Author Chris Sidwells reveals the best ‘natural’ routes in the UK to get off the beaten track and cycle into the wild, untouched heart of the country
There’s wild cycling all over Devon’s huge granite dome. This route explores the north, a lovely mix of rolling hills, austere moorland, rocky outcrops, and delightful rivers.
The ride starts and finishes in Meldon Reservoir car park, just above Okehampton. You use the Granite Way cycle trail to go east, then climb to one of the high points of the moor, and cross it using bridleways and stone roads near Okehampton Camp.
This ride even includes a wild swimming opportunity in a deep natural pool near Cullever Steps, an ancient crossing of the East Okement River. From there you descend to Belstone, then follow some back lanes into Okehampton, climb past its castle going west to start the long off-road slog up to Meldon Reservoir.
Mid Wales is an excellent place for wild cycling, with a network of interesting trails and tiny lanes far away from any tourist traps. My favourite is one I call ‘An Encounter with Offa’ that explores the border lands between England and Wales.
The ride starts in Knighton and links two trails, Glyndwr’s Way and the Jack Mytton Way, with some delightful lanes and quiet bridleways, before returning to Knighton, a once Welsh now English town that makes an excellent base for exploring the area.
Both trails are well signposted, and their linking section crosses two sections of high open ground split by the deep and wooded Teme Valley. The last part follows Offa’s Dyke, an eighth-century fortification built between the Kingdoms of Mercia and Powys long before there was an England and Wales. The top of Offa’s Dyke is a footpath, so no bikes, but bridleways and lanes run parallel to much of its length.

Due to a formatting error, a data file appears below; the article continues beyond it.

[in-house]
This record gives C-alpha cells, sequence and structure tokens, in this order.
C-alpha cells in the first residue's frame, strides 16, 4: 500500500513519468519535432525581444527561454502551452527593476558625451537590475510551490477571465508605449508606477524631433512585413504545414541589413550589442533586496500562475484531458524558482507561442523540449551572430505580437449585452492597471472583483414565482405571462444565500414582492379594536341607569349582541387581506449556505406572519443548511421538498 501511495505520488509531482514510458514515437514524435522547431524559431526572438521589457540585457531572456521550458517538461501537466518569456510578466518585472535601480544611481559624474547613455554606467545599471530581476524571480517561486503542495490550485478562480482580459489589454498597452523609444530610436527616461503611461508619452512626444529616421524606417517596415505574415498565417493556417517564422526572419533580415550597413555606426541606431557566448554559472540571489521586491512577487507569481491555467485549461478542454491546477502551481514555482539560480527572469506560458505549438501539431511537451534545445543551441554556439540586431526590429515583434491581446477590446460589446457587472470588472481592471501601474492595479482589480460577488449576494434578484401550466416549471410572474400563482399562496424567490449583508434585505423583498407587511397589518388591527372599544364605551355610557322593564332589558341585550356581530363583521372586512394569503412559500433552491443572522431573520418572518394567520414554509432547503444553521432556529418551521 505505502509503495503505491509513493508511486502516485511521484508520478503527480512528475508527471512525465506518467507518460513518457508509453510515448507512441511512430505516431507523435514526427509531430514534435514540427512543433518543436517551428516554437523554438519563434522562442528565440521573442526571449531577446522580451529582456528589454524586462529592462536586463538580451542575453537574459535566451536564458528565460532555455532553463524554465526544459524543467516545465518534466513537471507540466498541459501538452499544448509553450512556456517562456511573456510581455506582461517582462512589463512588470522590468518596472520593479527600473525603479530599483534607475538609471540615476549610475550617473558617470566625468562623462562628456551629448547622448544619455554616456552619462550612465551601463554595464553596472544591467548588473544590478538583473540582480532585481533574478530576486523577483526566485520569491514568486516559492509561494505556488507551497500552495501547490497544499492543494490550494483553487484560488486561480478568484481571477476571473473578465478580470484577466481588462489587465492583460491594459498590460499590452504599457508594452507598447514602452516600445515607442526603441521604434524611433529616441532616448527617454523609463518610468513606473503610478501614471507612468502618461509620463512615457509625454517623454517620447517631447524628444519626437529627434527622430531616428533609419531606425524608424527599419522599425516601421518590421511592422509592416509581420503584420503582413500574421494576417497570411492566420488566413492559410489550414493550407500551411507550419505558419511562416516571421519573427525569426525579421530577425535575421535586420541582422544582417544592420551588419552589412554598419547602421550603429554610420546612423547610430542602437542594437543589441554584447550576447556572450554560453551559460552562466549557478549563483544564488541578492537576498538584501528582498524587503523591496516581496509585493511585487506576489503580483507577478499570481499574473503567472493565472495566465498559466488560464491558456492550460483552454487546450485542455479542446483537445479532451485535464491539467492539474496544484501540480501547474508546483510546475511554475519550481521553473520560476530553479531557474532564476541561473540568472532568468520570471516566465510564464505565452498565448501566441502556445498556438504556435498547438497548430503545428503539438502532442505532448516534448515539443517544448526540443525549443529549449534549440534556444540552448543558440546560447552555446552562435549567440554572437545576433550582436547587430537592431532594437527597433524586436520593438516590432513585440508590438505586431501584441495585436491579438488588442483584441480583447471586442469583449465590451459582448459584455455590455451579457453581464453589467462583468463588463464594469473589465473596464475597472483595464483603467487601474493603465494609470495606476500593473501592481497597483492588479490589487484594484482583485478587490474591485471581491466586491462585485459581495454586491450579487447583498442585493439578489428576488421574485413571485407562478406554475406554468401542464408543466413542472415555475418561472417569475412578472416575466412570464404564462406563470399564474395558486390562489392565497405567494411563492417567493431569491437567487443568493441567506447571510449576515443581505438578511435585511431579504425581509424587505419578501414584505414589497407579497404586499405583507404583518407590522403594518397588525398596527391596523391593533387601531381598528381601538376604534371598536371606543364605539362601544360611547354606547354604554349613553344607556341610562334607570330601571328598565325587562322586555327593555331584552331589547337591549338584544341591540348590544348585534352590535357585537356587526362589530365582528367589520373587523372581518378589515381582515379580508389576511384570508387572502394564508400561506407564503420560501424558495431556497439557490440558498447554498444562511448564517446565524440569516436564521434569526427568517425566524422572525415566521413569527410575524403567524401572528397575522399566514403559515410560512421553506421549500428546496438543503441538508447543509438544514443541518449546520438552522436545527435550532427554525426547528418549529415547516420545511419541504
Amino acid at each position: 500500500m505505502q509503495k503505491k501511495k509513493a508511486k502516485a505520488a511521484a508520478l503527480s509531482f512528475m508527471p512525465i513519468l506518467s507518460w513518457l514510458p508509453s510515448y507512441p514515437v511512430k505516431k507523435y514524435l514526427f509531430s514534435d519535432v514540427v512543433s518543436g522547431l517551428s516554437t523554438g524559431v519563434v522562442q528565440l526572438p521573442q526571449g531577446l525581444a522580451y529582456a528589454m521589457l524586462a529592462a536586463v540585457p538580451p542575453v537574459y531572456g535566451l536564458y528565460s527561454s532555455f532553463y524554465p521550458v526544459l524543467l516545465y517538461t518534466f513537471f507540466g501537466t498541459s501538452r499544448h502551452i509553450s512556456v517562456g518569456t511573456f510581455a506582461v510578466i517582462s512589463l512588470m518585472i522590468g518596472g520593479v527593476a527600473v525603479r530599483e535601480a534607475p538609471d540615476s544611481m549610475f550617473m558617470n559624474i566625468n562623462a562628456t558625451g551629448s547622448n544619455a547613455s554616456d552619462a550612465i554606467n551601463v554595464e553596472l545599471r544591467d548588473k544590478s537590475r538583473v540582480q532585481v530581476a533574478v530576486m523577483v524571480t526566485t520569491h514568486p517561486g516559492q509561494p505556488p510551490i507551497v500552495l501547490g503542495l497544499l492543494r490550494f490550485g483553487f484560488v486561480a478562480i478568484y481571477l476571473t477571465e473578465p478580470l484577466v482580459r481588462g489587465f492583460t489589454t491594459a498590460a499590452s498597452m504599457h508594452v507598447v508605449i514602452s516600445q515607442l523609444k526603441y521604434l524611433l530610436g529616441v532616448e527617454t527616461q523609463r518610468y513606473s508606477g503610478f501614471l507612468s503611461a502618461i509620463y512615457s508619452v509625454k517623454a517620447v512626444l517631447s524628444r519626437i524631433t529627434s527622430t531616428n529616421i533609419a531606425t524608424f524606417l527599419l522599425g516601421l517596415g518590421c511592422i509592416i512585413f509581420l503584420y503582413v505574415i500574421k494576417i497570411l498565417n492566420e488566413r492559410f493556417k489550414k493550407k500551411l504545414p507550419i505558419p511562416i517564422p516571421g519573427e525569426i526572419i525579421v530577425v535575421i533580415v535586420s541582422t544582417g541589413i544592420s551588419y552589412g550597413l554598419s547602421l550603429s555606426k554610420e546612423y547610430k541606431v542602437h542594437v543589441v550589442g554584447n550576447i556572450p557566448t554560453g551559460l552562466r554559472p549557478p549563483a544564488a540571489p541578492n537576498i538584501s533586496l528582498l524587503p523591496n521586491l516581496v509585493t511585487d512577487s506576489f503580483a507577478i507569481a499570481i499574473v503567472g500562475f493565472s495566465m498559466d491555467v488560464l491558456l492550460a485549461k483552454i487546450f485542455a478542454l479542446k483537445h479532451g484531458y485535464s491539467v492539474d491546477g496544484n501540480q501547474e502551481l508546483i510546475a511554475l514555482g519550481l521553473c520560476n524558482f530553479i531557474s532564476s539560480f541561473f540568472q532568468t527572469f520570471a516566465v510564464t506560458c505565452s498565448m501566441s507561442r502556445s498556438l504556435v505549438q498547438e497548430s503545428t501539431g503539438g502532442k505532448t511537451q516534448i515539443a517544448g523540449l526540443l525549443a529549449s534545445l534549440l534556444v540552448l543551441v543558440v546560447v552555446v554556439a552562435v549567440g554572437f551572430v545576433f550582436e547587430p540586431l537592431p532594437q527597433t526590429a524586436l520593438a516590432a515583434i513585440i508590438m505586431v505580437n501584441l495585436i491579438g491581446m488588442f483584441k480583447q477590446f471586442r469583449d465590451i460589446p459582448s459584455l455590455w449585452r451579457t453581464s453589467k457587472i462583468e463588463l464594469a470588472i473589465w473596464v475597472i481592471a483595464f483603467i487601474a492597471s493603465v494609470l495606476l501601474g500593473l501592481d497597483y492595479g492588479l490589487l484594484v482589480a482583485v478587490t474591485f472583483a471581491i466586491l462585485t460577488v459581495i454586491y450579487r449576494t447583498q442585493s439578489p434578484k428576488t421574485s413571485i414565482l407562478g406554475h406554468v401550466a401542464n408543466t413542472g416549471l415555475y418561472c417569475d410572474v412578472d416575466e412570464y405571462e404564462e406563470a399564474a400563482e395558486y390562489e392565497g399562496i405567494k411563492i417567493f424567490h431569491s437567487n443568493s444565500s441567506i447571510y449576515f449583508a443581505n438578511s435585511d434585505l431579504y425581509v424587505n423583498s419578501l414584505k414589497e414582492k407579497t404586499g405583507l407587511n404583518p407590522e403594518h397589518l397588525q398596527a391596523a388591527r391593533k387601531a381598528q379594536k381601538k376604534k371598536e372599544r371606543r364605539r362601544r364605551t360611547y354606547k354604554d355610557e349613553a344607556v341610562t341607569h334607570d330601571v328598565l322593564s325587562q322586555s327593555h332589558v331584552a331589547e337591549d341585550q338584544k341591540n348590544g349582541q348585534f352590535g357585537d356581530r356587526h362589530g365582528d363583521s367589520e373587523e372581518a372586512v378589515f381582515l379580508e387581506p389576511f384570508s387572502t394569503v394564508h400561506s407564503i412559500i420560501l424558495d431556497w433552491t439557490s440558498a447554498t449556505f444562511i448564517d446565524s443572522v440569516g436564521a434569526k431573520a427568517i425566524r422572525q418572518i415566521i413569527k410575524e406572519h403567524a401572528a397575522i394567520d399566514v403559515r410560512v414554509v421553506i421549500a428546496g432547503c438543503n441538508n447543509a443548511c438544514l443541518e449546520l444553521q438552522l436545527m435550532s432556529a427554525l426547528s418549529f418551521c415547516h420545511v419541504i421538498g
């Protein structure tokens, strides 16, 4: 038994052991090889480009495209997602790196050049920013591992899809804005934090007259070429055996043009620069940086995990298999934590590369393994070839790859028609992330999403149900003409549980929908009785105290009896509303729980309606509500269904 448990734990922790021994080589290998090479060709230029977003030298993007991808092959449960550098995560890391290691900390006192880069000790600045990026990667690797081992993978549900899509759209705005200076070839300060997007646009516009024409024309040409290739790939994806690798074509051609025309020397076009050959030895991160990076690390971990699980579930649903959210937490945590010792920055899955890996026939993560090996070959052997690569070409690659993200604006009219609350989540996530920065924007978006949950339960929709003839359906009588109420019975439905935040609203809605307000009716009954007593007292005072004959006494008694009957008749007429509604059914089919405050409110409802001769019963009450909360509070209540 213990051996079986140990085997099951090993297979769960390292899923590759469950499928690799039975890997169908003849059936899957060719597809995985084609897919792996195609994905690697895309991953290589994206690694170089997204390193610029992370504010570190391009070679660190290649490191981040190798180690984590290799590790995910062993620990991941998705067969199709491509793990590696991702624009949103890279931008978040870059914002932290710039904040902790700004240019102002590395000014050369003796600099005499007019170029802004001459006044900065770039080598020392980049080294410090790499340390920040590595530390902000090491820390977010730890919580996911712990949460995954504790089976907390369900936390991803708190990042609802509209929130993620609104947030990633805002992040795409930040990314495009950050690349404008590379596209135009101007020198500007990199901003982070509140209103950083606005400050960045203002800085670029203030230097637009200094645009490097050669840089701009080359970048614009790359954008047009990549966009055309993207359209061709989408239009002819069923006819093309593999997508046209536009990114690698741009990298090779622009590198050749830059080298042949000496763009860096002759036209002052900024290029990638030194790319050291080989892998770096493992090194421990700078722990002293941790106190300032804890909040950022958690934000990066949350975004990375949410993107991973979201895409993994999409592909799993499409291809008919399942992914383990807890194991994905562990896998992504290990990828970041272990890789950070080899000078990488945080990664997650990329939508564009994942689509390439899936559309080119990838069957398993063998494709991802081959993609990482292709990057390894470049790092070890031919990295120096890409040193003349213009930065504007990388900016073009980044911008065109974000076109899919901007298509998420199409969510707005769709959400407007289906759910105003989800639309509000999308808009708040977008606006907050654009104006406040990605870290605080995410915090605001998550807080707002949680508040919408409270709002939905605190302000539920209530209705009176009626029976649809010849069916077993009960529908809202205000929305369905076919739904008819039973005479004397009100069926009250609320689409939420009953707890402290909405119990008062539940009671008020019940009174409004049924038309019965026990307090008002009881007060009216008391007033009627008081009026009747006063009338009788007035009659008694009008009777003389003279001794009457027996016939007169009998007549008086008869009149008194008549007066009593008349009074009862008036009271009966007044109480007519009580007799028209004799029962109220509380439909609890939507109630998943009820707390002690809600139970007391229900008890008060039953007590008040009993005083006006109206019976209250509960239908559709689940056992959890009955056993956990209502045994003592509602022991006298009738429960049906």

The Kinder Trespass is a route that celebrates the heroes who opened up wild country for us all. Led by Benny Rothman, this group of hikers walked up Kinder Scout in 1923, as wild a place as you’ll find in England, against the wishes of local landowners. Some walkers were arrested and imprisoned, but their actions led to the 1949 National Parks Act, which gave ordinary people access to open countryside.
The Trespassers started out from Hayfield in north-west Derbyshire, and so does my ride. It’s not possible to cycle the exact Trespass route, but some of it can be shadowed using a bridleway running below the Kinder plateau, which links with an ancient road, now a bridleway, between Edale and Manchester.
The ride follows that bridleway west, descending Oaken Clough then climbing onto high moorland south of Hayfield. It then goes north and down to Birch Vale to join the Sett Valley trail back to Hayfield. It’s a tough ride and one for experienced off-roaders.
John Rawnsley invented the annual Three Peaks cyclo-cross race, which climbs the three most famous mountains in Yorkshire; Ingleborough, Whernside and Pen-y Ghent. As bike races go, it’s as wild as it gets in the Britain. It was John who first showed me this ride in the Yorkshire Dales so I named it after him.
The ride starts in Hubberholme and climbs west up Langstrothdale, where the River Wharfe is born, to Birkwith Moor. From there you turn right and walk 500 metres on a footpath to join the old Cam Fell road. Go right on that road and head north, past a deep fissure called Ling Gill, to the top of Cam Fell.
You do another right there and head north-east to join an old Roman road that leads almost to the summit of Fleet Moss. Go right at the next crossroads and descend Fleet Moss on a lane that is really steep in places, and requires respect. Go left at the bottom and return to Hubberholme, where the writer J.B. Priestly is buried.
Fruid and Talla are two reservoirs in the Upper Tweed Valley, not all that far from Edinburgh. But more than that, they are two of the most tranquil places you will ever find. The ride follows the Jubilee Road that explores the six hills separating Fruid and Talla.
Once back at the A701 Tweed Valley road, where the ride start, cross the Talla dam and head south-east up the valley. There’s a steep climb at the end, but it’s worth struggling to the top to see the view over Talla. It’s incredible.
You can explore some up there, or return to the main road. Peebles is about ten miles to the north, with its Glentress Forest mountain bike centre, part of Scotland’s incredible 7 Stanes project.
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